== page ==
Currently, the laser serves as one of the most crucial tools for scientific research for STEM students at Ransom. YREP student Sofia Miranda ’23 uses the laser weekly and explained how the device works. “The young researchers use the laser to shoot at agarose and solid metal samples. When the pulsed laser beam hits the sample, a micro-plasma is created on the sample surface and emits light, which provides data. This data helps us analyze the metal composition of each sample.” In layman terms, the laser hits the surface of the metal and collects data on its composition. Vallone believes that “by using the laser, by using other equipment that we are acquiring, the lab is really expanding to do professional-level research and house some of the most innovative research opportunities” at RE. 

Vallone and Shaked’s technical innovations have even made waves beyond the RE community. After Vallone presented the laser at a scientific symposium, a company called Thorlabs modified his design with a more precise positioning system and put it out on the market. In July 2021, Shaked went on a shark research trip with an outside marine conservation organization in Biscayne Bay. To his surprise, he found the lead scientist collecting and analyzing shark blood samples using the same technology that he had created. In Dr. Ochatt’s view, “through laser-induced spectroscopy, we can find the sources of contamination” in Biscayne Bay and help our community.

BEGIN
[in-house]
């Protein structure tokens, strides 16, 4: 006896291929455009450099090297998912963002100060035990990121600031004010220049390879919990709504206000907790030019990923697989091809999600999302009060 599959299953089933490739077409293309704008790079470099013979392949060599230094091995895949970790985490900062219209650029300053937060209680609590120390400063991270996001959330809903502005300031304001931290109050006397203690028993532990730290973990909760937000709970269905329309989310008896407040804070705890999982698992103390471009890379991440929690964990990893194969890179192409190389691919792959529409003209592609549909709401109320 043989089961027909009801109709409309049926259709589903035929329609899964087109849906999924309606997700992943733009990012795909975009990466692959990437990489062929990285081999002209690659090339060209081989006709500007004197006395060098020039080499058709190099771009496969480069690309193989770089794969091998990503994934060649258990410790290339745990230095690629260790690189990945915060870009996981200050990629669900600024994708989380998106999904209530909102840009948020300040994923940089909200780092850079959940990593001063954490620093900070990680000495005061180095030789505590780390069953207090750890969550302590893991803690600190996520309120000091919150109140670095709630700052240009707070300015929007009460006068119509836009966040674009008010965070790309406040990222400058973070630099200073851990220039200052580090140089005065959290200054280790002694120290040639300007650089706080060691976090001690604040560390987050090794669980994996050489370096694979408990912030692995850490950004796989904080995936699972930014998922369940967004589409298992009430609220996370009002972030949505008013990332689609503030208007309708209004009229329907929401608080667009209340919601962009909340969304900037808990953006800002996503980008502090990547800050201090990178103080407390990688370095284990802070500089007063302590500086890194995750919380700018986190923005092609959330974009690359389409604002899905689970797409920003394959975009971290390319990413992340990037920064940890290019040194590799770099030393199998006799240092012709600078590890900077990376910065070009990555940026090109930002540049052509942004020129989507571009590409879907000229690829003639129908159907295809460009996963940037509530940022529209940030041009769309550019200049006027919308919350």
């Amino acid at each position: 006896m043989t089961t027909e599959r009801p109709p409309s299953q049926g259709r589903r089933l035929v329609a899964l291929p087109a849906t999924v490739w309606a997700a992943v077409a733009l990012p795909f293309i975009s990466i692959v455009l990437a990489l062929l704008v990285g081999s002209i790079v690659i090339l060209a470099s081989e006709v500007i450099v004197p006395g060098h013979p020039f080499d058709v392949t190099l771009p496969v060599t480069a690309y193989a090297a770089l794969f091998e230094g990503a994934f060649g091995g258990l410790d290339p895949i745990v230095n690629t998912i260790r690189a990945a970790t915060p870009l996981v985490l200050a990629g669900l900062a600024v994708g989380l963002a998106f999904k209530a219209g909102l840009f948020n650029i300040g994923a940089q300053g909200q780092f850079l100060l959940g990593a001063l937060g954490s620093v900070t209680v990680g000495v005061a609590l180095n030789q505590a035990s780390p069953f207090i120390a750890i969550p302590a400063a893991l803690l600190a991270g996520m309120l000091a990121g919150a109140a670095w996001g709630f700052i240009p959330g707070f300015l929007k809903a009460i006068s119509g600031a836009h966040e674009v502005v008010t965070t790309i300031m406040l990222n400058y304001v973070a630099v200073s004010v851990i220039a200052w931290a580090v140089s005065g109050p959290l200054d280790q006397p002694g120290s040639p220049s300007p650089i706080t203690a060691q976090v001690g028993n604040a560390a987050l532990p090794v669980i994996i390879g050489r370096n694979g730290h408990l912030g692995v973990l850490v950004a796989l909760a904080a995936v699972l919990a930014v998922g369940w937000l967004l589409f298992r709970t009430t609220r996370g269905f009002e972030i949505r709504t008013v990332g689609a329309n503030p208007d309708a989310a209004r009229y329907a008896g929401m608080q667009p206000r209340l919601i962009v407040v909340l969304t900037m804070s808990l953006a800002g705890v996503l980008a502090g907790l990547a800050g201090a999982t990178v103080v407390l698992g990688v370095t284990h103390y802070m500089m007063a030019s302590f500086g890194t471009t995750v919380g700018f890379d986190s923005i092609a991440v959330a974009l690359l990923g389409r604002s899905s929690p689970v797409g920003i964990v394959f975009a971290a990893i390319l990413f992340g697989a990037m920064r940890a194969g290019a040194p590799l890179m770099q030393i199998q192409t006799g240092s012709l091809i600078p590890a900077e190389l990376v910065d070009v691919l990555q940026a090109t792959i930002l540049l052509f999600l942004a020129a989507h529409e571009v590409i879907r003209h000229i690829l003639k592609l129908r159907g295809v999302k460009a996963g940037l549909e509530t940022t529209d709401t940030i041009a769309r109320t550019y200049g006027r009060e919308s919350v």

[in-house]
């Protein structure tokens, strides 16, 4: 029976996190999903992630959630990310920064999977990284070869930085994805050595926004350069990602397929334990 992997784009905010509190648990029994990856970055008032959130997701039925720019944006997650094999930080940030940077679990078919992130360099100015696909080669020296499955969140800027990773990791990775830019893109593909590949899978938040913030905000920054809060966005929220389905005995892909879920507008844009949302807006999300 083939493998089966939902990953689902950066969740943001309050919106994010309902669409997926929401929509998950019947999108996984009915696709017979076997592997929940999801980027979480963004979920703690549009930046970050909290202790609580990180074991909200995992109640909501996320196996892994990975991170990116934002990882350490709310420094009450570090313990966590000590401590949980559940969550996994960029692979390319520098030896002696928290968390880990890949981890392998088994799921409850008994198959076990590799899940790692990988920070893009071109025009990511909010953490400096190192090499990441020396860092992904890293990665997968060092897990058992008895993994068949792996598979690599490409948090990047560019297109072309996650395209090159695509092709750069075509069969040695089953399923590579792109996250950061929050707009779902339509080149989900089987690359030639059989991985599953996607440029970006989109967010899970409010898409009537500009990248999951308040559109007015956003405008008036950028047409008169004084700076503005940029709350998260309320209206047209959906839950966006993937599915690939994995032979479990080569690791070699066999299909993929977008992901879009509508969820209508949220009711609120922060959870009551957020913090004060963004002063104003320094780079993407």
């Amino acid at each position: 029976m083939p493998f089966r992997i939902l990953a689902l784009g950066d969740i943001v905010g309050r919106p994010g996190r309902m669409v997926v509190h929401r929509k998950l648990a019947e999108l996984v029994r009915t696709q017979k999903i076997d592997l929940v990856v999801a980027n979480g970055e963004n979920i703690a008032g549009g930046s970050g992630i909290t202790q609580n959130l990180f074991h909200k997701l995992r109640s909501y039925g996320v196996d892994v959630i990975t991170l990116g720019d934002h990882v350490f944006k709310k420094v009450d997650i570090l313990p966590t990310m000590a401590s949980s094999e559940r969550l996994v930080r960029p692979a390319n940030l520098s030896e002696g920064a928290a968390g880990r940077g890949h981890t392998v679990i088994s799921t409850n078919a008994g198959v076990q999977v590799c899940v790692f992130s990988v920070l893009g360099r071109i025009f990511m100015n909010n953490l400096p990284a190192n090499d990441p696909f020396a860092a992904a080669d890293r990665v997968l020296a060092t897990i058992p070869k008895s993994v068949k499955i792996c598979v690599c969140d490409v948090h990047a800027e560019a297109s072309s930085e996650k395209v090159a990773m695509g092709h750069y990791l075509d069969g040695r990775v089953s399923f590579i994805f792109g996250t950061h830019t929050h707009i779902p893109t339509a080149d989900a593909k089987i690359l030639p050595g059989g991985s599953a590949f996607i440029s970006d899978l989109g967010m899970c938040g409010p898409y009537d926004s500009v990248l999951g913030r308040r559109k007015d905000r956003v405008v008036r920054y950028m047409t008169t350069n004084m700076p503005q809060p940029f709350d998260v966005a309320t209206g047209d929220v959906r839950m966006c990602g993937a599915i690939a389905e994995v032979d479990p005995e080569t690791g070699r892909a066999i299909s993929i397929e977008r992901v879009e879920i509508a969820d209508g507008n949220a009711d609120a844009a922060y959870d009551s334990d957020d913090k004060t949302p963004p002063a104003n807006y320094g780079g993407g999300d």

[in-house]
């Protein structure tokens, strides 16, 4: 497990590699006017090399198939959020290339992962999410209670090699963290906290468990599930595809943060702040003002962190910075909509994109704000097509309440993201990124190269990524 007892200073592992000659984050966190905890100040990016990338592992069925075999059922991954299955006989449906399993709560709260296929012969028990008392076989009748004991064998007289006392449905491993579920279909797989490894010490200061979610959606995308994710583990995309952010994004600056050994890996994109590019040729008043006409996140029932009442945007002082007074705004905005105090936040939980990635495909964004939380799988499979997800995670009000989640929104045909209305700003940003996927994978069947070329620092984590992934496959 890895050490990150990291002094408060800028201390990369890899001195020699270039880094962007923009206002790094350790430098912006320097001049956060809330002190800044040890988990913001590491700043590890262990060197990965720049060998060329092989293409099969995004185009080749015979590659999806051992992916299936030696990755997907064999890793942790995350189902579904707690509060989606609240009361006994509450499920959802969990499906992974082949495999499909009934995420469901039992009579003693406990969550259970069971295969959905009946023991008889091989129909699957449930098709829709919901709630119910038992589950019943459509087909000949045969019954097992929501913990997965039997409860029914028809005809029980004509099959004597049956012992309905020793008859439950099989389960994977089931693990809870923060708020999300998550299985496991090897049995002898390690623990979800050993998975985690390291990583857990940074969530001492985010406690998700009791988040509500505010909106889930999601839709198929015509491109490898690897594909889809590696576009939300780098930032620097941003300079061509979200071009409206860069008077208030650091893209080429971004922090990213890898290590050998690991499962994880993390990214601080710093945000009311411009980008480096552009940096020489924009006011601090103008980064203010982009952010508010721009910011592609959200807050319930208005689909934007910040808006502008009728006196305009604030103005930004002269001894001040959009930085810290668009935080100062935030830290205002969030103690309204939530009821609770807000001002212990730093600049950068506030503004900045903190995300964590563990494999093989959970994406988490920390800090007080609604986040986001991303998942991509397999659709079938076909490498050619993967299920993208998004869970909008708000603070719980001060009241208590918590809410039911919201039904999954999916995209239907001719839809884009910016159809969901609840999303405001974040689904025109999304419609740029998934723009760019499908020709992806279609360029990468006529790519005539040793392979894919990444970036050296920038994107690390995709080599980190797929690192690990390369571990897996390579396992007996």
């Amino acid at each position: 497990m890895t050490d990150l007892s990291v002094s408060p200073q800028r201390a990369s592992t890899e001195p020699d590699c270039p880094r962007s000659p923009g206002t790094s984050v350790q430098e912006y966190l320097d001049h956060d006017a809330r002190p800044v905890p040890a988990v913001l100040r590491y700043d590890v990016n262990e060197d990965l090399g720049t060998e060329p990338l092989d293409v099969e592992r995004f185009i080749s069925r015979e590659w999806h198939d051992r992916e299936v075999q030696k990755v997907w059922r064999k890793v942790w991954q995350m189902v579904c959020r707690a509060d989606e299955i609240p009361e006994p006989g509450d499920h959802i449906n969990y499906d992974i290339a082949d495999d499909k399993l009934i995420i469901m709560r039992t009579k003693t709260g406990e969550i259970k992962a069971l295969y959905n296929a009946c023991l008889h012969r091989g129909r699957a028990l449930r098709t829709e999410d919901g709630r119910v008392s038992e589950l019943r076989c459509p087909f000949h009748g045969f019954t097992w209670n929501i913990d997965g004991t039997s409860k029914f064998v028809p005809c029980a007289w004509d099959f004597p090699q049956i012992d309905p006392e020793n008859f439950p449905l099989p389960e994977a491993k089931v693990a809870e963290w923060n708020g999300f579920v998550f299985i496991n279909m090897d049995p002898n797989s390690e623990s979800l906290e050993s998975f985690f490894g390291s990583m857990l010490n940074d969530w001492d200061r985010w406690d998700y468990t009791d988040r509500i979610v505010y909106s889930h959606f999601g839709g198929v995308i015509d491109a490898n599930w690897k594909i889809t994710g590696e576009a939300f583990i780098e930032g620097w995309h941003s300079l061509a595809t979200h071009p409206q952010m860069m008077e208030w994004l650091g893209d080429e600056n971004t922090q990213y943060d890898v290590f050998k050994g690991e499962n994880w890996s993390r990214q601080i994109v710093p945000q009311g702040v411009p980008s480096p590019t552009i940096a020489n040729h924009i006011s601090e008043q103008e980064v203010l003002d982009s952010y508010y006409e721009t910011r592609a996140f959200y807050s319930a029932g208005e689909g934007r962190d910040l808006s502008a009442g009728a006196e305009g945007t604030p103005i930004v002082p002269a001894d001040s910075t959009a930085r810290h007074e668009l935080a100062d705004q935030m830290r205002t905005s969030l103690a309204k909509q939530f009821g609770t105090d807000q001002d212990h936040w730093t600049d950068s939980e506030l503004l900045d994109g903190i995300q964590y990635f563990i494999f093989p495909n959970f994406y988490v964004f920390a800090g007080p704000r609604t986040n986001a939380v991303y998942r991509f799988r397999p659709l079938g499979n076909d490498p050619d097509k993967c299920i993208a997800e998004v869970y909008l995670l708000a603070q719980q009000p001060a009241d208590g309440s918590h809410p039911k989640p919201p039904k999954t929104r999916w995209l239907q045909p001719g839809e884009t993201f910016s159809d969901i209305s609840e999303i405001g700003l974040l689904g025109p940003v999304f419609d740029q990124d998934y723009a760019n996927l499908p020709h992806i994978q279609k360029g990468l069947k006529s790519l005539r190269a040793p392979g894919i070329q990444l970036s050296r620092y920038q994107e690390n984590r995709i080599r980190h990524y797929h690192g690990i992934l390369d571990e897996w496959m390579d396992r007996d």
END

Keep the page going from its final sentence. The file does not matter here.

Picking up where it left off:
There is no question that Vallone and Shaked have left a scientific legacy. Shaked has already begun training underclassmen to use and even improve the laser. Dr. Ochatt explained that Sofia Miranda, Victoria Miranda ’24, Miles Heller ’24, and Francisco Rivas Gomez Vasquez ’24 have begun designing “a second-generation laser” to create an even smoother and more efficient system. Shaked added that he hopes students “will continue to refine it and continue to change it, and I believe they will. I also hope that it will be used for impactful research within the YREP program because so far it’s been really helpful for people’s use of the laser.”